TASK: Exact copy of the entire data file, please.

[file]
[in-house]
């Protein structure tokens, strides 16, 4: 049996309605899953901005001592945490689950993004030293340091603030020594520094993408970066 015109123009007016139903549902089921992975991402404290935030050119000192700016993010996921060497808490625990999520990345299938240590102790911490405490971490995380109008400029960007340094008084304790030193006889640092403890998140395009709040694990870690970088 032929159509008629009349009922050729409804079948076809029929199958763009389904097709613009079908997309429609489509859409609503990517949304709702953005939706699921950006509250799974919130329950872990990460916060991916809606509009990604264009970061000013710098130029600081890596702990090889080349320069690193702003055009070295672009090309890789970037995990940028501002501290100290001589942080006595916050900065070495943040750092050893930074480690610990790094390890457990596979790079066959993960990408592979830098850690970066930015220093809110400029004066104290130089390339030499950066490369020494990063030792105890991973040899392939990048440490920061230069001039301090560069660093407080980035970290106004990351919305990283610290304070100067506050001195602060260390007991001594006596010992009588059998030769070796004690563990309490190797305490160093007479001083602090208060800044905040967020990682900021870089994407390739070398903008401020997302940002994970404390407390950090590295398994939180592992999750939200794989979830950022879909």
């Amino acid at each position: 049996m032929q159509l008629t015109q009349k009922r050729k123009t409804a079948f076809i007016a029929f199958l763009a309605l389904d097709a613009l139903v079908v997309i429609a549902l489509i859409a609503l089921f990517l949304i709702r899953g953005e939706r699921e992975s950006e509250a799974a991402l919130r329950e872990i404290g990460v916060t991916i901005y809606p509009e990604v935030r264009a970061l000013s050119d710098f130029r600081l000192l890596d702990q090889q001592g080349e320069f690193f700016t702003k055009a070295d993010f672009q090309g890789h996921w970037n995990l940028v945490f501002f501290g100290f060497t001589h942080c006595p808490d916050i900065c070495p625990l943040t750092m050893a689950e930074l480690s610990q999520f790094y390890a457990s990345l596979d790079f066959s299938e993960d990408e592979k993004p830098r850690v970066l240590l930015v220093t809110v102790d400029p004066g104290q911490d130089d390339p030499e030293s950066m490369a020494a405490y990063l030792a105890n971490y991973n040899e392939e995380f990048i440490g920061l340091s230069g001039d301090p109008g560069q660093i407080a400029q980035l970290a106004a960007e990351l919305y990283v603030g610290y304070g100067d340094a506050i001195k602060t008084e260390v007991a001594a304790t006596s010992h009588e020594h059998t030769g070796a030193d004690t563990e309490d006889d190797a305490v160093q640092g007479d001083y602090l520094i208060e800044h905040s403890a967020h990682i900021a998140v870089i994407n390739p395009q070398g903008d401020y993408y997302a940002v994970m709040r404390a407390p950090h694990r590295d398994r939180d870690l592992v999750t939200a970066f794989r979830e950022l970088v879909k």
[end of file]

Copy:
[in-house]
């Protein structure tokens, strides 16, 4: 049996309605899953901005001592945490689950993004030293340091603030020594520094993408970066 015109123009007016139903549902089921992975991402404290935030050119000192700016993010996921060497808490625990999520990345299938240590102790911490405490971490995380109008400029960007340094008084304790030193006889640092403890998140395009709040694990870690970088 032929159509008629009349009922050729409804079948076809029929199958763009389904097709613009079908997309429609489509859409609503990517949304709702953005939706699921950006509250799974919130329950872990990460916060991916809606509009990604264009970061000013710098130029600081890596702990090889080349320069690193702003055009070295672009090309890789970037995990940028501002501290100290001589942080006595916050900065070495943040750092050893930074480690610990790094390890457990596979790079066959993960990408592979830098850690970066930015220093809110400029004066104290130089390339030499950066490369020494990063030792105890991973040899392939990048440490920061230069001039301090560069660093407080980035970290106004990351919305990283610290304070100067506050001195602060260390007991001594006596010992009588059998030769070796004690563990309490190797305490160093007479001083602090208060800044905040967020990682900021870089994407390739070398903008401020997302940002994970404390407390950090590295398994939180592992999750939200794989979830950022879909």
């Amino acid at each position: 049996m032929q159509l008629t015109q009349k009922r050729k123009t409804a079948f076809i007016a029929f199958l763009a309605l389904d097709a613009l139903v079908v997309i429609a549902l489509i859409a609503l089921f990517l949304i709702r899953g953005e939706r699921e992975s950006e509250a799974a991402l919130r329950e872990i404290g990460v916060t991916i901005y809606p509009e990604v935030r264009a970061l000013s050119d710098f130029r600081l000192l890596d702990q090889q001592g080349e320069f690193f700016t702003k055009a070295d993010f672009q090309g890789h996921w970037n995990l940028v945490f501002f501290g100290f060497t001589h942080c006595p808490d916050i900065c070495p625990l943040t750092m050893a689950e930074l480690s610990q999520f790094y390890a457990s990345l596979d790079f066959s299938e993960d990408e592979k993004p830098r850690v970066l240590l930015v220093t809110v102790d400029p004066g104290q911490d130089d390339p030499e030293s950066m490369a020494a405490y990063l030792a105890n971490y991973n040899e392939e995380f990048i440490g920061l340091s230069g001039d301090p109008g560069q660093i407080a400029q980035l970290a106004a960007e990351l919305y990283v603030g610290y304070g100067d340094a506050i001195k602060t008084e260390v007991a001594a304790t006596s010992h009588e020594h059998t030769g070796a030193d004690t563990e309490d006889d190797a305490v160093q640092g007479d001083y602090l520094i208060e800044h905040s403890a967020h990682i900021a998140v870089i994407n390739p395009q070398g903008d401020y993408y997302a940002v994970m709040r404390a407390p950090h694990r590295d398994r939180d870690l592992v999750t939200a970066f794989r979830e950022l970088v879909k």